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To the Editor Madjid et al1 recently reviewed the association between the cardiovascular system and infection with coronavirus disease 2019 (COVID-19). They point out the association between cardiovascular risk factors and the outcome of patients with COVID-19. However, the underlying risk associated with obesity was not listed among the risk factors. There are several lines of evidence that being overweight or obese is associated with risk of poor outcome (ie, admission to an intensive care unit or death) after infection with COVID-19. Recently, 72% of 775 patients with COVID-19 admitted to an intensive care unit in the UK were reported to have a body mass index (BMI; calculated as weight in kilograms divided by height in meters squared) greater than 25 and 38% had a BMI greater than 30,2 a proportion higher than in the standard intensive care population. Obesity is also reported as a risk factor of poor outcome by the US Centers for Disease Control and Prevention.3
A potential pathophysiological background exists linking the increasing severity of COVID-19 among patients with obesity. COVID-19 binds to angiotensin-converting enzyme 2 (ACE2), a surface molecule that allow the virus to enter the host cell. In this line, the role of angiotensin-conversing enzyme inhibitors (ACEi) and angiotensin receptor blockers (ARB) in the pathogenicity of COVID-19 has been intensively debated.4 The level of ACE2 expression has been reported to be high in adipose tissue, therefore likely making the adipose tissue a reservoir for severe acute respiratory syndrome coronavirus 2.5 In turn, the adipose tissue can trigger an increased inflammatory response to infection, potentially affecting all organs. Finally, patients with obesity can be at higher risk of hypoxemia due to altered thoracic compliance and the risk of lung atelectasis.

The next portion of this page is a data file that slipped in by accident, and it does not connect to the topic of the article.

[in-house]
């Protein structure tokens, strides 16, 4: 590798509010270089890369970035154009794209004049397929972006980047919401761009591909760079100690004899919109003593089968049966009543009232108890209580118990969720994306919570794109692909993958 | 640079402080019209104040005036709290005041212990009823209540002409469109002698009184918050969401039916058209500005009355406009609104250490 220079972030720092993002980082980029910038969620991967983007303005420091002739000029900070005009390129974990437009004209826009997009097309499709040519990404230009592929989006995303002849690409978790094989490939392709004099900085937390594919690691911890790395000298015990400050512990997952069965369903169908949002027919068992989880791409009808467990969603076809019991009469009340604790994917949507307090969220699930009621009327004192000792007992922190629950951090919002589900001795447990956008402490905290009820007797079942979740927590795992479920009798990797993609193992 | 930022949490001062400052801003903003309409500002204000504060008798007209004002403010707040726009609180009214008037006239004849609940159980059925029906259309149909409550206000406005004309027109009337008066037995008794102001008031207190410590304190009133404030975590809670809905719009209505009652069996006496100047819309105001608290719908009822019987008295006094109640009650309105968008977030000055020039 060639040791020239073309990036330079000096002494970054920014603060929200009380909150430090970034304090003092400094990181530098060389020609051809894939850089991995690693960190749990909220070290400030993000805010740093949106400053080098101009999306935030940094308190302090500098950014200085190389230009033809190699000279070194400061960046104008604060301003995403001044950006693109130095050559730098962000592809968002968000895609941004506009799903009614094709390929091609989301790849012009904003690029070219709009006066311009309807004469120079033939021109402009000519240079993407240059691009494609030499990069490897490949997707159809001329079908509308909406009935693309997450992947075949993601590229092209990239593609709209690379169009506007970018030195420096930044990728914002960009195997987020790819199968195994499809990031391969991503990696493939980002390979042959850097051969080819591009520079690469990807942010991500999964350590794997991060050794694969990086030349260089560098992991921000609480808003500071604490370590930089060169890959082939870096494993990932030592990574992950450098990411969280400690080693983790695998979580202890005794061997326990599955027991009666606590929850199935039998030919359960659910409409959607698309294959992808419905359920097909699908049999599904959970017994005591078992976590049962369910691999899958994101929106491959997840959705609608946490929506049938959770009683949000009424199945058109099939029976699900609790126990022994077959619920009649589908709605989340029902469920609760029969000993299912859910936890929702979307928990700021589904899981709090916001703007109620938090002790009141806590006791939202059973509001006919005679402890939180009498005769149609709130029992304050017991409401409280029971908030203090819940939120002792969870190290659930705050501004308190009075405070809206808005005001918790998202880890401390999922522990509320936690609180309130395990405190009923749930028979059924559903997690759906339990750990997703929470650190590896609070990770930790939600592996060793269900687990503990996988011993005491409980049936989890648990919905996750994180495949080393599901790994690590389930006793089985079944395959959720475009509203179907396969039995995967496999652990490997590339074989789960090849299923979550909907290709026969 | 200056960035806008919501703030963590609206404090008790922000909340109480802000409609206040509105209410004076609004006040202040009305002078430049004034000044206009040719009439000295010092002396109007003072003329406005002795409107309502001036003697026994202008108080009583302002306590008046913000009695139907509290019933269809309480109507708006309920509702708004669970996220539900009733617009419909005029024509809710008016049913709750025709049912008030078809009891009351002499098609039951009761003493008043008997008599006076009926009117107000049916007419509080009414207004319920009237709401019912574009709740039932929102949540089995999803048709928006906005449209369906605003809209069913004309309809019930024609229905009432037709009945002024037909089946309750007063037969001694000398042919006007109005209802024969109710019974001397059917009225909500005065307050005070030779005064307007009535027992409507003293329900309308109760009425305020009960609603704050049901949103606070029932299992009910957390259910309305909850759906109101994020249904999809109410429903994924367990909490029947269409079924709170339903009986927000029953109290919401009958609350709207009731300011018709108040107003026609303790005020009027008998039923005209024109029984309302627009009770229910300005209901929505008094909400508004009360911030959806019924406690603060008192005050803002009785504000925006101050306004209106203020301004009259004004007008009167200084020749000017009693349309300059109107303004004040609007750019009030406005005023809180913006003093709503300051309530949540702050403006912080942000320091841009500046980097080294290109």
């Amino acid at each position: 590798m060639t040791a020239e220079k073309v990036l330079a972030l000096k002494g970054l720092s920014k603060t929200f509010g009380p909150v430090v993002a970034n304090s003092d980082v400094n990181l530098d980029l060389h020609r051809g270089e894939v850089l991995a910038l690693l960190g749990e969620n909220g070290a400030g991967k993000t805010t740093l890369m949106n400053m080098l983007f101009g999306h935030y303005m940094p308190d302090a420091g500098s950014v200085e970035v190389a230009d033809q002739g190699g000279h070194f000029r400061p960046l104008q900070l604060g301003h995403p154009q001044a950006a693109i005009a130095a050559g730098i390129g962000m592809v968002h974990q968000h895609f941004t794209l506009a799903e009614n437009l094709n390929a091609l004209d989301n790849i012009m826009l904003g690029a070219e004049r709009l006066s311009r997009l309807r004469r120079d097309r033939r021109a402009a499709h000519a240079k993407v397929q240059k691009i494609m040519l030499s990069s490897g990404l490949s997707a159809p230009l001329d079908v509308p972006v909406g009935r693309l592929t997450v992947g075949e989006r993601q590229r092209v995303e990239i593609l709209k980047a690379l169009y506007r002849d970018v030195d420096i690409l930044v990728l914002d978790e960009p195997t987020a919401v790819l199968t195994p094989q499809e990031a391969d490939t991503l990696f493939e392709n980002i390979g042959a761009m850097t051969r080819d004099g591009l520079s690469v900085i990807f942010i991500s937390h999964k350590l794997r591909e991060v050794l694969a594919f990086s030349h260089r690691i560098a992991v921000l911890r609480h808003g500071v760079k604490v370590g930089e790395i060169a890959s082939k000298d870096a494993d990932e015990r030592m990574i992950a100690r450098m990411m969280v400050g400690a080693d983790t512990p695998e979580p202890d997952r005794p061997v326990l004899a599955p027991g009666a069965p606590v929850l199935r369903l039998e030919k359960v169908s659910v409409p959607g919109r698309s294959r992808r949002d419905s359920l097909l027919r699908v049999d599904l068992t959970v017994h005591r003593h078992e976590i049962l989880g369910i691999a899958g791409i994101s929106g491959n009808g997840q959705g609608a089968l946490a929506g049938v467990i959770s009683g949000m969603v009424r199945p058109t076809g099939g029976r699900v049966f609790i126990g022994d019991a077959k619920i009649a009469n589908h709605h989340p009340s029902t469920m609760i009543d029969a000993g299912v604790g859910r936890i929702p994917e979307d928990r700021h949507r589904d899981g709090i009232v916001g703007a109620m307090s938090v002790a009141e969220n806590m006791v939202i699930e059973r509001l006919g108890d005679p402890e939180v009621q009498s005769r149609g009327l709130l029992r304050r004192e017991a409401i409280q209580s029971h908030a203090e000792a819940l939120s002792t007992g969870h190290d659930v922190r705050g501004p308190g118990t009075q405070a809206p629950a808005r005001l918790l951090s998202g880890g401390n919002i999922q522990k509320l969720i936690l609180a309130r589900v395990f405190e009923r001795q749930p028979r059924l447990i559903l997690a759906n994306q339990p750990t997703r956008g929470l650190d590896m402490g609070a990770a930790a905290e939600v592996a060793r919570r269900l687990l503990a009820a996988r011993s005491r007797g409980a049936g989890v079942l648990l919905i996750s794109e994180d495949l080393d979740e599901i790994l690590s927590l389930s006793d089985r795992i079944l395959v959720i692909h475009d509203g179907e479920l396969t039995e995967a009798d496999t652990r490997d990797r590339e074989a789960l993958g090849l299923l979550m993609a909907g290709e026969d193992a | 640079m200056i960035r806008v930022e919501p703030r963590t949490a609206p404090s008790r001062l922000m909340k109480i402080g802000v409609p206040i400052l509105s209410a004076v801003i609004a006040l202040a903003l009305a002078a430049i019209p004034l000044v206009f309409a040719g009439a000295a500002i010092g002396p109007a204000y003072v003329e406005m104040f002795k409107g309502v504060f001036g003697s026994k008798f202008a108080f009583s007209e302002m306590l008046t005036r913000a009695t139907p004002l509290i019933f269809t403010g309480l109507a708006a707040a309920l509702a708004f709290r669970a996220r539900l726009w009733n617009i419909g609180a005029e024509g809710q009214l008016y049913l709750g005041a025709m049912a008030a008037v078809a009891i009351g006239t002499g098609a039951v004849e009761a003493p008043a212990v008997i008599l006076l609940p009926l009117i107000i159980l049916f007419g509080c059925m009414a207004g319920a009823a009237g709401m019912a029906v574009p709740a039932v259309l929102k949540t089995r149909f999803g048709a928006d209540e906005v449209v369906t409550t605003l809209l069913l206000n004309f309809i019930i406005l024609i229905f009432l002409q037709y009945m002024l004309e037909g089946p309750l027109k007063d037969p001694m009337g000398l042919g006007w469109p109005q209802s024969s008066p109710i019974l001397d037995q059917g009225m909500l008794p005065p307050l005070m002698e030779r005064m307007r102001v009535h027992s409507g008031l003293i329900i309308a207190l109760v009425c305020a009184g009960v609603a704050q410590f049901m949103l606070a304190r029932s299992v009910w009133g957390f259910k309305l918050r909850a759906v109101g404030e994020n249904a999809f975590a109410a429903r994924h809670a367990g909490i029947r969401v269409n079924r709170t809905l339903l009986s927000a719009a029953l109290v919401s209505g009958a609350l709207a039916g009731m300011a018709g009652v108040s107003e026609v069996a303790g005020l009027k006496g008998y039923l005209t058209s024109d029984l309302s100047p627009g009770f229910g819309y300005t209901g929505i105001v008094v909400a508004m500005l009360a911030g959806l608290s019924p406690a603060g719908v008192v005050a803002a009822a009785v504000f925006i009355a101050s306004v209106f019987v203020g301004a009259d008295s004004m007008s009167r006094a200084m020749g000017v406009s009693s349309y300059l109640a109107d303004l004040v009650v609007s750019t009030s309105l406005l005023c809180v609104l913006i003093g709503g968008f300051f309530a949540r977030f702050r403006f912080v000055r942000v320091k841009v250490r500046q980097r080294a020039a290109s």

I suggest that both BMI and treatment with ACEi or ARB be systematically reported in case series of patients with COVID-19 to further appreciate their interaction and association with outcome. Further research should then explore the impact of adipose tissue on the viral load, the systemic inflammatory response, and the outcome of patients with COVID-19. In the meantime, the potential risk of future deterioration should probably be appreciated in overweight patients developing COVID-19–related symptoms.
Corresponding Author: Matthieu Legrand, MD, PhD, Department of Anesthesiology and Peri-Operative Medicine, University of California, San Francisco, 500 Parnassus Ave, San Francisco, CA 94143 (firstname.lastname@example.org).
Published Online: November 18, 2020. doi:10.1001/jamacardio.2020.5788
Conflict of Interest Disclosures: Dr Legrand has received research support from the French Ministry of Health and SphingoTec, lecture fees from Baxter and Fresenius, and consulting fees from Novartis.
Legrand M. Complications in Patients With COVID-19. JAMA Cardiol. 2021;6(3):359. doi:10.1001/jamacardio.2020.5788
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